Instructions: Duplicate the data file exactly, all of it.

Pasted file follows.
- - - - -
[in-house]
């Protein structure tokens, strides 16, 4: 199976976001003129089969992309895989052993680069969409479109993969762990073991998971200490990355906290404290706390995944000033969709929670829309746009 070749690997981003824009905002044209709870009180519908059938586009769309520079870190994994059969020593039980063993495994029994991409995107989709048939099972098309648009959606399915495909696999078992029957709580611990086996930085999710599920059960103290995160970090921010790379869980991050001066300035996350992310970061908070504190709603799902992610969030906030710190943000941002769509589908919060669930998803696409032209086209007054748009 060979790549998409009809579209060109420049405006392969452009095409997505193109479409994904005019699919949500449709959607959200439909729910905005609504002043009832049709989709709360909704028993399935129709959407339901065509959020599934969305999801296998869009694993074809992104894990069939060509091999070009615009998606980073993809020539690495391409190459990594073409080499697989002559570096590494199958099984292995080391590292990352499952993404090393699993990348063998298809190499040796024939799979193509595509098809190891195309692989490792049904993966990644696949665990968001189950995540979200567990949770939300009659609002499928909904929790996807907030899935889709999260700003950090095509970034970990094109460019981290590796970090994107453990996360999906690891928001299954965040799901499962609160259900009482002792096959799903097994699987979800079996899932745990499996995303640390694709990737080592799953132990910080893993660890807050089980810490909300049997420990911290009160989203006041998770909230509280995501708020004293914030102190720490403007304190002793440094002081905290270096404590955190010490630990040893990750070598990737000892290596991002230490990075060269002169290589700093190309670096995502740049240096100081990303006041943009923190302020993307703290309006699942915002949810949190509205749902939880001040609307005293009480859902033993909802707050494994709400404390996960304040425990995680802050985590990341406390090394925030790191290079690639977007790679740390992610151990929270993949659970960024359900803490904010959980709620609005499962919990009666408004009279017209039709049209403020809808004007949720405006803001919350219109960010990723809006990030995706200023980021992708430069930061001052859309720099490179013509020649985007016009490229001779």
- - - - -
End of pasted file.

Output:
[in-house]
């Protein structure tokens, strides 16, 4: 199976976001003129089969992309895989052993680069969409479109993969762990073991998971200490990355906290404290706390995944000033969709929670829309746009 070749690997981003824009905002044209709870009180519908059938586009769309520079870190994994059969020593039980063993495994029994991409995107989709048939099972098309648009959606399915495909696999078992029957709580611990086996930085999710599920059960103290995160970090921010790379869980991050001066300035996350992310970061908070504190709603799902992610969030906030710190943000941002769509589908919060669930998803696409032209086209007054748009 060979790549998409009809579209060109420049405006392969452009095409997505193109479409994904005019699919949500449709959607959200439909729910905005609504002043009832049709989709709360909704028993399935129709959407339901065509959020599934969305999801296998869009694993074809992104894990069939060509091999070009615009998606980073993809020539690495391409190459990594073409080499697989002559570096590494199958099984292995080391590292990352499952993404090393699993990348063998298809190499040796024939799979193509595509098809190891195309692989490792049904993966990644696949665990968001189950995540979200567990949770939300009659609002499928909904929790996807907030899935889709999260700003950090095509970034970990094109460019981290590796970090994107453990996360999906690891928001299954965040799901499962609160259900009482002792096959799903097994699987979800079996899932745990499996995303640390694709990737080592799953132990910080893993660890807050089980810490909300049997420990911290009160989203006041998770909230509280995501708020004293914030102190720490403007304190002793440094002081905290270096404590955190010490630990040893990750070598990737000892290596991002230490990075060269002169290589700093190309670096995502740049240096100081990303006041943009923190302020993307703290309006699942915002949810949190509205749902939880001040609307005293009480859902033993909802707050494994709400404390996960304040425990995680802050985590990341406390090394925030790191290079690639977007790679740390992610151990929270993949659970960024359900803490904010959980709620609005499962919990009666408004009279017209039709049209403020809808004007949720405006803001919350219109960010990723809006990030995706200023980021992708430069930061001052859309720099490179013509020649985007016009490229001779």